There were many confrontations between advocates of change and those who wished to preserve the status quo before the fateful challenge occurred. Then the government announced the possibility of an increase in the price of rice, the country's staple food. The PAL demanded that the price of rice be left unchanged and signaled that, unless the government acceded to its demands, it would call for a mass rally to press its case. When the government replied that the price increase was only under discussion, and refused to grant PAL the necessary demonstration permit, PAL defiantly called for the rally anyway.

An unprecedented clash ensued between a throng of demonstrators and the government's security forces on April 14, 1979. Many of the demonstrators were killed, scores were maimed, and millions of dollars worth of property was destroyed or damaged. The demonstrators were expressing widespread disgust and anger with the entire political system, and voiced their dissatisfaction with the president, who symbolized that system.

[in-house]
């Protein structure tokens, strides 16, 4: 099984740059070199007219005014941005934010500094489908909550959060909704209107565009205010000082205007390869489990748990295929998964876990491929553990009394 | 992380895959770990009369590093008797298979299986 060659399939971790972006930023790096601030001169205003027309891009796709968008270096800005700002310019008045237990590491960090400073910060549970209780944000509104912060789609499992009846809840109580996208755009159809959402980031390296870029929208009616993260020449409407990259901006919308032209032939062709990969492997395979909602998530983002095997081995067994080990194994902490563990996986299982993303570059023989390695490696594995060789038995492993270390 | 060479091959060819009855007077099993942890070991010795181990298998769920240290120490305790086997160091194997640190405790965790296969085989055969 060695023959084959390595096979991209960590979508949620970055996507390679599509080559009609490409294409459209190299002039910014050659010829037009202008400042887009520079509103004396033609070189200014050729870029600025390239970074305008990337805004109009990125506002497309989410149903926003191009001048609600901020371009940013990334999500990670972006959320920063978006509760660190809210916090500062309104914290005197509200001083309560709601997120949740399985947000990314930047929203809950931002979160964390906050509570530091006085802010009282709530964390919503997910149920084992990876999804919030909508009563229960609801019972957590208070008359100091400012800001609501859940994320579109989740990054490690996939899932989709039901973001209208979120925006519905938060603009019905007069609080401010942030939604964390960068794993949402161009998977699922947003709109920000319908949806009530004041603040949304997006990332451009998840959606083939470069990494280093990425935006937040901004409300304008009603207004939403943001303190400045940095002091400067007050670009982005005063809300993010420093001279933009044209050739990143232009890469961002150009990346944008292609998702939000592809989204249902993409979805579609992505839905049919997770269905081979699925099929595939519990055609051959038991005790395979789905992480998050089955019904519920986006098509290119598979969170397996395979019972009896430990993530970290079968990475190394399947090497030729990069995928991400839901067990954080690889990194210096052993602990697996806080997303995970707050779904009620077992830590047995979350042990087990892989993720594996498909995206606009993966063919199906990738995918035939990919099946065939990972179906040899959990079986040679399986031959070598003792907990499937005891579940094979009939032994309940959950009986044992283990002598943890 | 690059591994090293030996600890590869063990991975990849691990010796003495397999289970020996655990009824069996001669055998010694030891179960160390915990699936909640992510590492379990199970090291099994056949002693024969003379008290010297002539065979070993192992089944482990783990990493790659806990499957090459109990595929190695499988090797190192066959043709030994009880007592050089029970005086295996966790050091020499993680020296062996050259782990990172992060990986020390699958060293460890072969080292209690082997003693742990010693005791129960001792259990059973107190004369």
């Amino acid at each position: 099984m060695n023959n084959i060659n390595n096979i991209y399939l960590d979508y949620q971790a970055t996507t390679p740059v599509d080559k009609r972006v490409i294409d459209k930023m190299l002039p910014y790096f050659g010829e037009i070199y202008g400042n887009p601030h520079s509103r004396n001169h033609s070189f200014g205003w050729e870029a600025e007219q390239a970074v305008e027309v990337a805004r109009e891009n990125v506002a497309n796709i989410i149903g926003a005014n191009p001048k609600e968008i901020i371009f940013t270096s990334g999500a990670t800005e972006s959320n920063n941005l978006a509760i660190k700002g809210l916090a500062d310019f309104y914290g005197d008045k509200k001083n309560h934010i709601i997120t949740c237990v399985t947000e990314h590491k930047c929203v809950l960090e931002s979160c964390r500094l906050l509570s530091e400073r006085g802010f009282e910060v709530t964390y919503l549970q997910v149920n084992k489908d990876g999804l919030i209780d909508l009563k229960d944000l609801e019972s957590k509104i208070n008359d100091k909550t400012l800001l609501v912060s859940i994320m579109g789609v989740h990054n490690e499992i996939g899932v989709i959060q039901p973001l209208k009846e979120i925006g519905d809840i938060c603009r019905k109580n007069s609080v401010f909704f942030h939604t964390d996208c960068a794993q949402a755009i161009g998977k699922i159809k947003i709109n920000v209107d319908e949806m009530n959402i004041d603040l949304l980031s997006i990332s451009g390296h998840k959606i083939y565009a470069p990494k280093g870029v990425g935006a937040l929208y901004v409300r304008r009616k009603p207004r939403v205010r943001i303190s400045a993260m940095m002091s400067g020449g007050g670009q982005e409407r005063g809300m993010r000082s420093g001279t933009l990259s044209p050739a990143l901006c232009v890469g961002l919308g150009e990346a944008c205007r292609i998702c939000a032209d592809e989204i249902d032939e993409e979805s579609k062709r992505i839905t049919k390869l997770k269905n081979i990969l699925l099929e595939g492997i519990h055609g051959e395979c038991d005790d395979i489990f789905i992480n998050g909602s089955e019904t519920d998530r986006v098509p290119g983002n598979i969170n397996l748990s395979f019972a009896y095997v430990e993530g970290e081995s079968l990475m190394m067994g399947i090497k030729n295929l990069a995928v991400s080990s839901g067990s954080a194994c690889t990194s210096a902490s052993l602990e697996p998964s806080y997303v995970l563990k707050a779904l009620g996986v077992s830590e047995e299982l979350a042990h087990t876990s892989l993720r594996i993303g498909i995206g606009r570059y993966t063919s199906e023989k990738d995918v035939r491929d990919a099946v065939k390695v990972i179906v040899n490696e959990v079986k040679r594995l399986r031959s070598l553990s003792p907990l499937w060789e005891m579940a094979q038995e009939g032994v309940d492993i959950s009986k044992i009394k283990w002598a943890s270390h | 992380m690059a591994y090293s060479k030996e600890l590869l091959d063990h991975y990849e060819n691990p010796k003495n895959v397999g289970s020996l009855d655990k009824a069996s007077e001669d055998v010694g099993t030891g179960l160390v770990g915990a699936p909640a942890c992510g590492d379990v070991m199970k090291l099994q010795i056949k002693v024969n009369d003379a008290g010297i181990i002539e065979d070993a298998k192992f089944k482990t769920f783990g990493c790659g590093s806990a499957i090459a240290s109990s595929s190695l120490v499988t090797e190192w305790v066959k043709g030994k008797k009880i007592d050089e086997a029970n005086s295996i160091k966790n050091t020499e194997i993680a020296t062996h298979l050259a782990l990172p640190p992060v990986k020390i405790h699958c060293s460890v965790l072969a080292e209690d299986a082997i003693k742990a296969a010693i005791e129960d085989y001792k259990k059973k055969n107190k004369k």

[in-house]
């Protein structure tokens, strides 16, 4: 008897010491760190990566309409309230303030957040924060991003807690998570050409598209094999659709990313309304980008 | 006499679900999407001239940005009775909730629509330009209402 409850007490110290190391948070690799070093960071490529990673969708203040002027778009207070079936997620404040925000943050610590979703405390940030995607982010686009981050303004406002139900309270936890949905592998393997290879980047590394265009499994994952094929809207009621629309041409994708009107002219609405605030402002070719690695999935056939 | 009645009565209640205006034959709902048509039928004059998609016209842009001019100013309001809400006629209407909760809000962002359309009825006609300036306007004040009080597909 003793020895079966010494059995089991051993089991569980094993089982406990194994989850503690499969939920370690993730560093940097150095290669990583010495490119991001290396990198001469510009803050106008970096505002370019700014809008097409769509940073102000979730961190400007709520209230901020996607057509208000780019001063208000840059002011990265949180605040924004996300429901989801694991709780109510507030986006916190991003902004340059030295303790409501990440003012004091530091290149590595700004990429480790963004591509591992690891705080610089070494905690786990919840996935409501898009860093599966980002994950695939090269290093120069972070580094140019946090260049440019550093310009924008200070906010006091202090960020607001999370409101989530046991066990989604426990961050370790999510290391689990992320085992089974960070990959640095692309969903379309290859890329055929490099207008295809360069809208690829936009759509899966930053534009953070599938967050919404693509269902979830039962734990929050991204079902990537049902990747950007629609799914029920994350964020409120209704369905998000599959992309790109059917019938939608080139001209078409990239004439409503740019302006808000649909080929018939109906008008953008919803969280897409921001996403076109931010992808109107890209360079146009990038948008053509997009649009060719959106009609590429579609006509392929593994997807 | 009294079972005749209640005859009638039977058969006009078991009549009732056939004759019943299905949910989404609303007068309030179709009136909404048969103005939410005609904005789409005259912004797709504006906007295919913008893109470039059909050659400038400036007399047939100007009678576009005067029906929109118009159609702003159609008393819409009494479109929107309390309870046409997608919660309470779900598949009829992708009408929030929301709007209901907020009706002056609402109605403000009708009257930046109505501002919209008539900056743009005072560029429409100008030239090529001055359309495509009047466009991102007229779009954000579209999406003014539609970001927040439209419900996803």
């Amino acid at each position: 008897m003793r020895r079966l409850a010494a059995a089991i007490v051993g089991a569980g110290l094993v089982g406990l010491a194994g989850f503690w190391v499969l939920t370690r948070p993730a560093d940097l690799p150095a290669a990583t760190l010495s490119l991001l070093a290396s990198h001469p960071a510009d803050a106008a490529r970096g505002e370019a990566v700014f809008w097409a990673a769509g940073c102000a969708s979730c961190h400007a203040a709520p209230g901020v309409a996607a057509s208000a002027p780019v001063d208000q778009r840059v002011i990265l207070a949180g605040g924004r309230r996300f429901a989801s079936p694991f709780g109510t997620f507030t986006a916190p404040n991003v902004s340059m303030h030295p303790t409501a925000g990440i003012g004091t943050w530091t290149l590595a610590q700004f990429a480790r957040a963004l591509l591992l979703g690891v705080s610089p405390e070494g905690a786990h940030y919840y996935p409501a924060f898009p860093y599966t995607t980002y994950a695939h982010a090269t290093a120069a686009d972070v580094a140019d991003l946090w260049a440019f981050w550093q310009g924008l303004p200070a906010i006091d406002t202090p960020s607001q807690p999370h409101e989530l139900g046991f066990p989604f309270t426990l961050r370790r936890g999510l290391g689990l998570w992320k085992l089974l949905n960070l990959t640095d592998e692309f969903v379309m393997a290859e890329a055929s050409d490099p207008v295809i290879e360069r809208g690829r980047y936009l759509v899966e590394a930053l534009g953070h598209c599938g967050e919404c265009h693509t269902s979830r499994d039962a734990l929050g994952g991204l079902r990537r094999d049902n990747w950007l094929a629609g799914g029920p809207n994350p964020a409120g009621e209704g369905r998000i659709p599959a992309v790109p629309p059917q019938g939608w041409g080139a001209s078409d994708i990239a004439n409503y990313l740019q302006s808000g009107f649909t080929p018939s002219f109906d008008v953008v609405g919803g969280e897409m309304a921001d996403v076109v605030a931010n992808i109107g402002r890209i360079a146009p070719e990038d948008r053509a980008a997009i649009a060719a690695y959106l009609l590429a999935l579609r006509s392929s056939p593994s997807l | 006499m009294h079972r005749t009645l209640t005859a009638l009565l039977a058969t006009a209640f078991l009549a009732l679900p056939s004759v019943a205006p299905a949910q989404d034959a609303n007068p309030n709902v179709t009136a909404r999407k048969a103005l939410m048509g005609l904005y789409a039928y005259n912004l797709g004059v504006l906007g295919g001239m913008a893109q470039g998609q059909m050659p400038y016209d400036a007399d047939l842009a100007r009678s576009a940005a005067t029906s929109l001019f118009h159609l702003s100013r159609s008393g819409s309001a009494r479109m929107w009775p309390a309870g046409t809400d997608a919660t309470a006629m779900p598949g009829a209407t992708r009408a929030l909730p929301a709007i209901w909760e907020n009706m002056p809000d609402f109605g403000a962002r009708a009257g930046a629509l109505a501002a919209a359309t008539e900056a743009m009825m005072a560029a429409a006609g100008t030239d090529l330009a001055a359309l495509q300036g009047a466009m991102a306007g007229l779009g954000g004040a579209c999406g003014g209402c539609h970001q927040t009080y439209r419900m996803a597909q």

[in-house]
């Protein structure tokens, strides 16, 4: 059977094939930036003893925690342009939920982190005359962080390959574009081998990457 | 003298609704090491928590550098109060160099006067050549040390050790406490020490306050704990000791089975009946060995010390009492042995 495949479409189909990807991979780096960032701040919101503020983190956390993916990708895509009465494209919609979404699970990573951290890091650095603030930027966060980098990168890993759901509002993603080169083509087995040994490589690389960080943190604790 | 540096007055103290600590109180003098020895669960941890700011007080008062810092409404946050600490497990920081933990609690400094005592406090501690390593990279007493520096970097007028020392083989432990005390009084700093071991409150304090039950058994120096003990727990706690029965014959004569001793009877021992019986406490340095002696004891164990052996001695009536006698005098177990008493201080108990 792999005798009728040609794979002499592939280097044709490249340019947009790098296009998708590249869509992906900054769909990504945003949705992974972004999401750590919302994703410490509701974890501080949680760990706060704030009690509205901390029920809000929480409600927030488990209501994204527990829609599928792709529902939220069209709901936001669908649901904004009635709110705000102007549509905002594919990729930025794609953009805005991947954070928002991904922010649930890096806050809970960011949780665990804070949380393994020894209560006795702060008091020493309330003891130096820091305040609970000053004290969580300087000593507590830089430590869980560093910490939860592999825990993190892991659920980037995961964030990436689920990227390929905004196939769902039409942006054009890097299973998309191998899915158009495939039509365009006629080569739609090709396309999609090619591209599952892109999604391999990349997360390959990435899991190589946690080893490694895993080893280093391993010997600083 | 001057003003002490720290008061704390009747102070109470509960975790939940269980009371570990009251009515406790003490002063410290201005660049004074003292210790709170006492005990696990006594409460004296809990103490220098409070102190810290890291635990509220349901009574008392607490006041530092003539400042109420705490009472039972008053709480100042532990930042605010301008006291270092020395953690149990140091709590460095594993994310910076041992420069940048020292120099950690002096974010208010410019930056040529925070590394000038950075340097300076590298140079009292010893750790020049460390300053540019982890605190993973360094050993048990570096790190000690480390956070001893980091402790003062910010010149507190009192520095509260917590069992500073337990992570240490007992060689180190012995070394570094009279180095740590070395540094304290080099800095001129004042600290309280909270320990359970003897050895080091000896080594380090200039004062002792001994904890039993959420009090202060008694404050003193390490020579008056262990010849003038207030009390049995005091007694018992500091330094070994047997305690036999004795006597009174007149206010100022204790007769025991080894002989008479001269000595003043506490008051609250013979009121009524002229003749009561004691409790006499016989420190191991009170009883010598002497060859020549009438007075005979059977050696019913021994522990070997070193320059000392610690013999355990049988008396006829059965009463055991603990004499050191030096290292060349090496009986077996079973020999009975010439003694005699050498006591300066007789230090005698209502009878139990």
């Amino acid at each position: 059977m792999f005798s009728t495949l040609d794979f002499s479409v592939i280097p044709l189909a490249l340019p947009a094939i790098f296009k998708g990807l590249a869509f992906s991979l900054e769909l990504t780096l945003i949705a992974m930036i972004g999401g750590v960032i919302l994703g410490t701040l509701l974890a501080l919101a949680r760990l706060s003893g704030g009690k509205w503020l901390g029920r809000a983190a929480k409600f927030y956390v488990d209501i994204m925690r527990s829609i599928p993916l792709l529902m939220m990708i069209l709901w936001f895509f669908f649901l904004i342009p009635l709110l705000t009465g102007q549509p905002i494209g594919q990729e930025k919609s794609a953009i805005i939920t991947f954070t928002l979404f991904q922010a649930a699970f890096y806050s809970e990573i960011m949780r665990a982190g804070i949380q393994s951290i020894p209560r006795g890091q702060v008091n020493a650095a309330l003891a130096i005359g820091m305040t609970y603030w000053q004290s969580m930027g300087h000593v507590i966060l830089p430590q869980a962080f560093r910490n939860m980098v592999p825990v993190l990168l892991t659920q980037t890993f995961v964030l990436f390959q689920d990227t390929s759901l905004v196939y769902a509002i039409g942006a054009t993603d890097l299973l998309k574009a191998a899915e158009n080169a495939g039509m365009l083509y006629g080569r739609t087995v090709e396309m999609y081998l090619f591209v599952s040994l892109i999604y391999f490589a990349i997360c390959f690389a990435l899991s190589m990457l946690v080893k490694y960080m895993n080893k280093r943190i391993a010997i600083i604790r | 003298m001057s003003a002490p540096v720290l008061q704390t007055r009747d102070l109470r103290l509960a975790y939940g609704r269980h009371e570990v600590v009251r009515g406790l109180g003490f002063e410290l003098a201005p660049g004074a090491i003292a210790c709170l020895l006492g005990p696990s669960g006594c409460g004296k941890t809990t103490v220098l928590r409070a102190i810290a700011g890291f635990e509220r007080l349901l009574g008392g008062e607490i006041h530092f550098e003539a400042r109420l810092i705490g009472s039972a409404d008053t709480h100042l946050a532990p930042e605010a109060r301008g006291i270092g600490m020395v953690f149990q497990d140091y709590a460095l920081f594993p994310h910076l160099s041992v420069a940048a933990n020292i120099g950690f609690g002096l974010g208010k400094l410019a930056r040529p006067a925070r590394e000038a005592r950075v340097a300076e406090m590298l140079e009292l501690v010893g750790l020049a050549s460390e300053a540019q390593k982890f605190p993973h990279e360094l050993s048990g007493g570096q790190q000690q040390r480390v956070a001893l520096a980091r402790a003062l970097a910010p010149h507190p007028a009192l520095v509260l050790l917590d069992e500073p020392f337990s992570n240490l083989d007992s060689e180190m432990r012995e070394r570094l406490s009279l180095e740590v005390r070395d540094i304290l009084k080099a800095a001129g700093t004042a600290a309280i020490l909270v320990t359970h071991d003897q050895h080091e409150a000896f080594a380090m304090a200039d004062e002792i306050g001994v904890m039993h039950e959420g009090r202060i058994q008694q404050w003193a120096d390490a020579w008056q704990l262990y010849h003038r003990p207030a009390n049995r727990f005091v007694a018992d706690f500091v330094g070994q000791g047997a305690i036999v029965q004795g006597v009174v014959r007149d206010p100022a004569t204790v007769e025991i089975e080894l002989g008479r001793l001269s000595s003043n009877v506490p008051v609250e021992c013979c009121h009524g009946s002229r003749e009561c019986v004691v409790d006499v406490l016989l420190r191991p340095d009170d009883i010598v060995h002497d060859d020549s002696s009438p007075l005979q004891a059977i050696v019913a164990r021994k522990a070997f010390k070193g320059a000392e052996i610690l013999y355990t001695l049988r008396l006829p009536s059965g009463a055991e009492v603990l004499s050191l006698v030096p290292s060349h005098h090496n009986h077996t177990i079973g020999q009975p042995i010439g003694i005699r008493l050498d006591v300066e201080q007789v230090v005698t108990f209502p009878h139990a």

The government attempted to put down the dissidents, but its efforts failed because the society was perilously divided, especially within the nation's security forces. The police were prepared to carry out government orders, but military personnel refused to fire into the demonstrators, pointing out that their own children and kinsmen might be in the crowd. Abandoned and insecure, the Tolbert administration sought and received military assistance from President Sekou Touré of Guinea. When Guinean military forces arrived in Liberia, the Liberian military and a great many Liberian civilians were deeply offended.

On April 12, 1980, seventeen enlisted men in the Liberian Army led an attack on the President's mansion under the leadership of Master Sergeant Samuel K. Doe. They assassinated President Tolbert and overthrew his government, creating a new governing body, the People's Redemption Council (PRC), and Doe assumed the interim presidency.